Pantry Spaghetti Sauce

Nope, I didn’t take this one. But this is what it looks like, minus the herbs on top. Unless you’ve got those, in which case, go ahead.

Have you ever taken in the sheer variation of tomatoes available in cans? This recipe is a great opportunity to use a whole bunch of them. I like to let this simmer all day, so that the dry spices have plenty of time to release flavor into the sauce. It’s a lesson in patience and the value of time in cooking. Let’s begin.

You need at least one can of tomato paste, one can of tomato puree, and one can of diced tomatoes. I like to add another can of paste, because I like thick sauce, but you can do you, and use what you have. Get a deep pot with a fitted lid. Turn on the heat to a low-medium setting, and put in the tomato paste. You’re just going to cook it alone for a few minutes to let it brown a bit. Keep stirring so it doesn’t burn. What you accomplish with this is a complexity of flavor that’s lost when you can’t use fresh ingredients. Don’t skip this step. You’re in for the afternoon with this recipe, so settle in, turn on a good movie, and stir. (‘Under the Tuscan Sun’ is a personal favorite with a happy ending.)

When it has darkened a bit, add the puree and spices. You can get dehydrated onion and garlic, or garlic in a jar. Normally, I would find garlic in a jar objectionable, but this is not the time for that. It is good enough. Add these first. How much? Like so many of my recipes, it’s a matter of taste. I generally start with a teaspoon of the onion and half a teaspoon of garlic, then add more to taste. We’re going to be here all day. I don’t have to commit. You can either add an Italian blend, or use individual basil, thyme, and oregano. A little rosemary won’t go amiss, and marjoram is seriously adventurous. How much you need depends on the quality of your herbs and their age. Once everything is in, put the lid on, just slightly offset, and leave it. Come back to it every ten minutes or so, lift the lid, and stir. If it is really boiling, turn the heat down. You need a low simmer.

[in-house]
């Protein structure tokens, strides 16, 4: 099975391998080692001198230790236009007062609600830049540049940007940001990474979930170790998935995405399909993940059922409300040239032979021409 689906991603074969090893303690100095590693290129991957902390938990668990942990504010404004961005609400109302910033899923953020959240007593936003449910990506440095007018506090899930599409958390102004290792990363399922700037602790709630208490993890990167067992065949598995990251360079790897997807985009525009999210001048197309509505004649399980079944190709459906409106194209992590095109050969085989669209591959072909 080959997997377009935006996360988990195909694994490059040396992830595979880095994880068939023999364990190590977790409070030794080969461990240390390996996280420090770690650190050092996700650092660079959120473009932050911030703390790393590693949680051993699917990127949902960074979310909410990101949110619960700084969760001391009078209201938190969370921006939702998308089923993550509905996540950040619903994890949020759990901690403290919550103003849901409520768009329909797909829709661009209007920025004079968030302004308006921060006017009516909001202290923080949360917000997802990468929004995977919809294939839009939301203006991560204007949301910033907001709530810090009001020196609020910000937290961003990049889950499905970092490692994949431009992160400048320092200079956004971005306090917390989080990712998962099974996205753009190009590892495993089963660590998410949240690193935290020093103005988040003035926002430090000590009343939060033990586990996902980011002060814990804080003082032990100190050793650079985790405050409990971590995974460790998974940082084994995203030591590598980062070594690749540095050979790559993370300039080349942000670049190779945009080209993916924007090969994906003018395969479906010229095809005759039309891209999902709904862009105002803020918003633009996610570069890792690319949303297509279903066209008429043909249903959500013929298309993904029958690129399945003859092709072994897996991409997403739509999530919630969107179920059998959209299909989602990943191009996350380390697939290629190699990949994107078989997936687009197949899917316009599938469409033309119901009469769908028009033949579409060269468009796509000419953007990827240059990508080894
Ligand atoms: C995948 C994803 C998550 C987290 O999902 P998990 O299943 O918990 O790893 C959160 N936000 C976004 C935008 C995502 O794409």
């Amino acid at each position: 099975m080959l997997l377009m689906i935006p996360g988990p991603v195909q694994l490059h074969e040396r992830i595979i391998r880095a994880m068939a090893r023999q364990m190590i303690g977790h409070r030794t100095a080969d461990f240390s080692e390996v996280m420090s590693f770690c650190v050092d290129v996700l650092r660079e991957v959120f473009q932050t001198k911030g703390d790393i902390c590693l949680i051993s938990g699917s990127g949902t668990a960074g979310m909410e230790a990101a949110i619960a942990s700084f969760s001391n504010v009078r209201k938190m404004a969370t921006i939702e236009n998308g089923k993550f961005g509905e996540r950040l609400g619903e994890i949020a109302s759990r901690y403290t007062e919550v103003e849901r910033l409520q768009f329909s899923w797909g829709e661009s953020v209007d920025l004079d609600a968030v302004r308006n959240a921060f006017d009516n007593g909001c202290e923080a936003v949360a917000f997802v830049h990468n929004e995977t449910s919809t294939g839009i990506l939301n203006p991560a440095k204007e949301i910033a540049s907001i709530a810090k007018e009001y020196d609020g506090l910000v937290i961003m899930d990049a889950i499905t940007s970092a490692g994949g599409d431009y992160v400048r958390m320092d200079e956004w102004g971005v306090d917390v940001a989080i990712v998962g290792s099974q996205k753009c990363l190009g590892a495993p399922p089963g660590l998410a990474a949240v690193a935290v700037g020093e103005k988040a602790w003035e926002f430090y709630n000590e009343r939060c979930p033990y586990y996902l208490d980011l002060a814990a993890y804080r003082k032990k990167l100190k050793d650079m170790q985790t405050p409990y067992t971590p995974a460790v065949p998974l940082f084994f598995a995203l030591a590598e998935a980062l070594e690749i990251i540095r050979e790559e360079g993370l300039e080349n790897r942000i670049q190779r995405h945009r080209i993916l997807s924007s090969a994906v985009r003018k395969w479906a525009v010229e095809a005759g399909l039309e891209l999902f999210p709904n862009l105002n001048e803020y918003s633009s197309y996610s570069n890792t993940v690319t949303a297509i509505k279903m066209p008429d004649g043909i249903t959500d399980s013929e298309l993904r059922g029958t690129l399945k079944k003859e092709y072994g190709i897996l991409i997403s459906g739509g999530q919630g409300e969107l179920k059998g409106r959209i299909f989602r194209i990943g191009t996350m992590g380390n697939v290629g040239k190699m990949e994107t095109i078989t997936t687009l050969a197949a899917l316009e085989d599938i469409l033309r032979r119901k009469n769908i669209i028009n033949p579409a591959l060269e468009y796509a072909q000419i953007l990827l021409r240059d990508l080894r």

Give it at least two hours.

That’s what I said, and I meant it.

Be patient. More is better. Remember, we’re losing flavor in the processing of the food, and this is how we make up for that loss.

About half an hour before you’re serious about eating, taste it. Add more of whatever you need. Some people like a pinch of sugar, but leave it out if you can. There’s so much sugar in the American diet as it is.

Last thing is to aggressively drain the diced tomatoes and toss them in, just to get them hot. It’s just for texture. I don’t like a perfectly smooth sauce, and it is reminiscent of fresh tomatoes. These also come with herbs already in them, but if you use those, you may need to adjust flavors again. Which is fine.

Boil the pasta, and serve.

Leftover sauce can be frozen. I don’t like to have leftover pasta — I have yet to discover a way to store it that didn’t ruin the texture. It’ll keep, dry, in the box for a long time, so there’s no reason to cook more than you will eat on a given night.

Of course, if you have access to fresh stuff, it’s great to add. Diced onions and garlic can be browned, then removed, then added back after the tomato paste is browned. Fresh herbs go in at the end. If you want meat in your sauce, brown it and drain it before anything else is cooked. Otherwise, do what you can, where you are, with what you have.

Look after each other, and eat well.

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